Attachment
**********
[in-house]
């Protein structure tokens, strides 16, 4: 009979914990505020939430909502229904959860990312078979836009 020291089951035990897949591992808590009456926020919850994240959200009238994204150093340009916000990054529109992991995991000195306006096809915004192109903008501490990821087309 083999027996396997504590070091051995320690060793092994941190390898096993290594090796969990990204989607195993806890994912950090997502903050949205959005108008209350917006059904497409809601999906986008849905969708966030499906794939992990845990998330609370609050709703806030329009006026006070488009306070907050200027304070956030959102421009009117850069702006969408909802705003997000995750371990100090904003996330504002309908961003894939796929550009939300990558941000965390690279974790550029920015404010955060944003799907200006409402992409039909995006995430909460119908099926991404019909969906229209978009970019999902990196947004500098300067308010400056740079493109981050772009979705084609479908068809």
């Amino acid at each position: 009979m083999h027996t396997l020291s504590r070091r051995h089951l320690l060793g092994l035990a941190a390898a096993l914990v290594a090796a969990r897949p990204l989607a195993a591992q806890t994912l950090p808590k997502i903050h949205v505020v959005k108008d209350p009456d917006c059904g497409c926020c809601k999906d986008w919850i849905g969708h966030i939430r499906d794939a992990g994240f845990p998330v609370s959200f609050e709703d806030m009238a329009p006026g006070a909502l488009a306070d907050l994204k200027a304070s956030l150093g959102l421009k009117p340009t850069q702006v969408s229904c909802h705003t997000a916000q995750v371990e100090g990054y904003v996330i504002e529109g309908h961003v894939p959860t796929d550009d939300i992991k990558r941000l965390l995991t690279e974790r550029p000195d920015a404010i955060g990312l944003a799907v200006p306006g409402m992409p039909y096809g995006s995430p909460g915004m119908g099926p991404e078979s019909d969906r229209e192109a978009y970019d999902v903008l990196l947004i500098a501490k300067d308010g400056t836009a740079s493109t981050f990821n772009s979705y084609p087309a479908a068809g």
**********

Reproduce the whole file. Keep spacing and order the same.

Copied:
[in-house]
């Protein structure tokens, strides 16, 4: 009979914990505020939430909502229904959860990312078979836009 020291089951035990897949591992808590009456926020919850994240959200009238994204150093340009916000990054529109992991995991000195306006096809915004192109903008501490990821087309 083999027996396997504590070091051995320690060793092994941190390898096993290594090796969990990204989607195993806890994912950090997502903050949205959005108008209350917006059904497409809601999906986008849905969708966030499906794939992990845990998330609370609050709703806030329009006026006070488009306070907050200027304070956030959102421009009117850069702006969408909802705003997000995750371990100090904003996330504002309908961003894939796929550009939300990558941000965390690279974790550029920015404010955060944003799907200006409402992409039909995006995430909460119908099926991404019909969906229209978009970019999902990196947004500098300067308010400056740079493109981050772009979705084609479908068809």
């Amino acid at each position: 009979m083999h027996t396997l020291s504590r070091r051995h089951l320690l060793g092994l035990a941190a390898a096993l914990v290594a090796a969990r897949p990204l989607a195993a591992q806890t994912l950090p808590k997502i903050h949205v505020v959005k108008d209350p009456d917006c059904g497409c926020c809601k999906d986008w919850i849905g969708h966030i939430r499906d794939a992990g994240f845990p998330v609370s959200f609050e709703d806030m009238a329009p006026g006070a909502l488009a306070d907050l994204k200027a304070s956030l150093g959102l421009k009117p340009t850069q702006v969408s229904c909802h705003t997000a916000q995750v371990e100090g990054y904003v996330i504002e529109g309908h961003v894939p959860t796929d550009d939300i992991k990558r941000l965390l995991t690279e974790r550029p000195d920015a404010i955060g990312l944003a799907v200006p306006g409402m992409p039909y096809g995006s995430p909460g915004m119908g099926p991404e078979s019909d969906r229209e192109a978009y970019d999902v903008l990196l947004i500098a501490k300067d308010g400056t836009a740079s493109t981050f990821n772009s979705y084609p087309a479908a068809g």